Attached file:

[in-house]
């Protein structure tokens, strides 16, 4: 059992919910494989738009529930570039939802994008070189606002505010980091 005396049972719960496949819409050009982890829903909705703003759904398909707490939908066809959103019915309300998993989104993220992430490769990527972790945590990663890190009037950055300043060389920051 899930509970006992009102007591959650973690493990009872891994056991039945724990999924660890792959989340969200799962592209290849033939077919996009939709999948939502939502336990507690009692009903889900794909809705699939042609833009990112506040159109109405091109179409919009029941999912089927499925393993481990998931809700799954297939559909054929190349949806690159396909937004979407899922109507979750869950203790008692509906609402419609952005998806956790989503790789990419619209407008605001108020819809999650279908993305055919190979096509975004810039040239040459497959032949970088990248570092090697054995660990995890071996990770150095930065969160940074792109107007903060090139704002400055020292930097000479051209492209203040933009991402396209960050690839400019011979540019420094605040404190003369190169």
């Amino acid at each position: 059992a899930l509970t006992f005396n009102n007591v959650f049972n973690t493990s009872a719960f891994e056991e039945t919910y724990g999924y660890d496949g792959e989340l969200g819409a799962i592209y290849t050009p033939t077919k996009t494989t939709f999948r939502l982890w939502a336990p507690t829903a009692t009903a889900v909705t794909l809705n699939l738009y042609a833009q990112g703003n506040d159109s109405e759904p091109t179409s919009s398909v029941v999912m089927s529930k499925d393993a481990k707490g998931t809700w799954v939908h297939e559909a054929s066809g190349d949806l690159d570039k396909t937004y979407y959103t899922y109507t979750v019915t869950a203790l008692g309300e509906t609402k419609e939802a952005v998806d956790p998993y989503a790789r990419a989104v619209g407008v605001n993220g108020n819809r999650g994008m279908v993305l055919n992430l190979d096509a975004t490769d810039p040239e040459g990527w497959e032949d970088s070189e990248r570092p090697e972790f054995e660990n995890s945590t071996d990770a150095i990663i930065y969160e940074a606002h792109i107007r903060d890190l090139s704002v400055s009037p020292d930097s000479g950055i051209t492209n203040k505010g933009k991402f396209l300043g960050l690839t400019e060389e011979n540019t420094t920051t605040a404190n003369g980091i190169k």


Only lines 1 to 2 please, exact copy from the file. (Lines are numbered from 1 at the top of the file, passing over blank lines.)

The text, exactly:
[in-house]
């Protein structure tokens, strides 16, 4: 059992919910494989738009529930570039939802994008070189606002505010980091 005396049972719960496949819409050009982890829903909705703003759904398909707490939908066809959103019915309300998993989104993220992430490769990527972790945590990663890190009037950055300043060389920051 899930509970006992009102007591959650973690493990009872891994056991039945724990999924660890792959989340969200799962592209290849033939077919996009939709999948939502939502336990507690009692009903889900794909809705699939042609833009990112506040159109109405091109179409919009029941999912089927499925393993481990998931809700799954297939559909054929190349949806690159396909937004979407899922109507979750869950203790008692509906609402419609952005998806956790989503790789990419619209407008605001108020819809999650279908993305055919190979096509975004810039040239040459497959032949970088990248570092090697054995660990995890071996990770150095930065969160940074792109107007903060090139704002400055020292930097000479051209492209203040933009991402396209960050690839400019011979540019420094605040404190003369190169």